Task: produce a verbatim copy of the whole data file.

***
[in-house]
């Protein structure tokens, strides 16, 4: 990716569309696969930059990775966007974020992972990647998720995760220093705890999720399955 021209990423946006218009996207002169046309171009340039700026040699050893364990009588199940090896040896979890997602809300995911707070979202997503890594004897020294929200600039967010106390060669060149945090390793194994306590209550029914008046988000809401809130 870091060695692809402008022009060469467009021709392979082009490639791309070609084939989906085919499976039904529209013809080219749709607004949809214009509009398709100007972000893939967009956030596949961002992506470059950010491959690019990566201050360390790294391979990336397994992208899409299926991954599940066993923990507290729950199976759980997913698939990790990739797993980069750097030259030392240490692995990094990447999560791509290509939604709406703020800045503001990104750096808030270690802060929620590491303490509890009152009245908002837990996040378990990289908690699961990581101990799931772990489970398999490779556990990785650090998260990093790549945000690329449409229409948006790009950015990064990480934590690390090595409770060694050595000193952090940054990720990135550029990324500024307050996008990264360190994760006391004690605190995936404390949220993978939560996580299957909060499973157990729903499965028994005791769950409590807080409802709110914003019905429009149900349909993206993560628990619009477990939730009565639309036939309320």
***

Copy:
[in-house]
């Protein structure tokens, strides 16, 4: 990716569309696969930059990775966007974020992972990647998720995760220093705890999720399955 021209990423946006218009996207002169046309171009340039700026040699050893364990009588199940090896040896979890997602809300995911707070979202997503890594004897020294929200600039967010106390060669060149945090390793194994306590209550029914008046988000809401809130 870091060695692809402008022009060469467009021709392979082009490639791309070609084939989906085919499976039904529209013809080219749709607004949809214009509009398709100007972000893939967009956030596949961002992506470059950010491959690019990566201050360390790294391979990336397994992208899409299926991954599940066993923990507290729950199976759980997913698939990790990739797993980069750097030259030392240490692995990094990447999560791509290509939604709406703020800045503001990104750096808030270690802060929620590491303490509890009152009245908002837990996040378990990289908690699961990581101990799931772990489970398999490779556990990785650090998260990093790549945000690329449409229409948006790009950015990064990480934590690390090595409770060694050595000193952090940054990720990135550029990324500024307050996008990264360190994760006391004690605190995936404390949220993978939560996580299957909060499973157990729903499965028994005791769950409590807080409802709110914003019905429009149900349909993206993560628990619009477990939730009565639309036939309320």